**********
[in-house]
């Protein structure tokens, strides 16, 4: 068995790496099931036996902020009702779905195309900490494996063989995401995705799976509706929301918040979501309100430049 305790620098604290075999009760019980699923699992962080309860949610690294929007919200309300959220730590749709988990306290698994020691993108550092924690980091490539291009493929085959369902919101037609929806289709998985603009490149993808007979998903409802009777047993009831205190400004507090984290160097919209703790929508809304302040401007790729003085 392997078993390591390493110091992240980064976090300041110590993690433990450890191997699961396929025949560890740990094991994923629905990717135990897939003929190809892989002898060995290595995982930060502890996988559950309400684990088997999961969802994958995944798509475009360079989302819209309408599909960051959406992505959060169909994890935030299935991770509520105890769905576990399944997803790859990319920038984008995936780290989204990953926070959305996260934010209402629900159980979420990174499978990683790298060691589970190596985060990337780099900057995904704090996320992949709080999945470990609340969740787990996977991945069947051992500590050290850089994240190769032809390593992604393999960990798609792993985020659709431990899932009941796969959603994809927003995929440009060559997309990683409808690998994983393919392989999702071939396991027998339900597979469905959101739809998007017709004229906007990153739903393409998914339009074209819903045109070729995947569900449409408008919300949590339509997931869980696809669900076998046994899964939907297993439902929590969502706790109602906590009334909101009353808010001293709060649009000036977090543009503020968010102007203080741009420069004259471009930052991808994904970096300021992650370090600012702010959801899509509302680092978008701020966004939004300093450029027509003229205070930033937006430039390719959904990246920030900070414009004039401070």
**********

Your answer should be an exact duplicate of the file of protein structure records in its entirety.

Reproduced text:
[in-house]
């Protein structure tokens, strides 16, 4: 068995790496099931036996902020009702779905195309900490494996063989995401995705799976509706929301918040979501309100430049 305790620098604290075999009760019980699923699992962080309860949610690294929007919200309300959220730590749709988990306290698994020691993108550092924690980091490539291009493929085959369902919101037609929806289709998985603009490149993808007979998903409802009777047993009831205190400004507090984290160097919209703790929508809304302040401007790729003085 392997078993390591390493110091992240980064976090300041110590993690433990450890191997699961396929025949560890740990094991994923629905990717135990897939003929190809892989002898060995290595995982930060502890996988559950309400684990088997999961969802994958995944798509475009360079989302819209309408599909960051959406992505959060169909994890935030299935991770509520105890769905576990399944997803790859990319920038984008995936780290989204990953926070959305996260934010209402629900159980979420990174499978990683790298060691589970190596985060990337780099900057995904704090996320992949709080999945470990609340969740787990996977991945069947051992500590050290850089994240190769032809390593992604393999960990798609792993985020659709431990899932009941796969959603994809927003995929440009060559997309990683409808690998994983393919392989999702071939396991027998339900597979469905959101739809998007017709004229906007990153739903393409998914339009074209819903045109070729995947569900449409408008919300949590339509997931869980696809669900076998046994899964939907297993439902929590969502706790109602906590009334909101009353808010001293709060649009000036977090543009503020968010102007203080741009420069004259471009930052991808994904970096300021992650370090600012702010959801899509509302680092978008701020966004939004300093450029027509003229205070930033937006430039390719959904990246920030900070414009004039401070």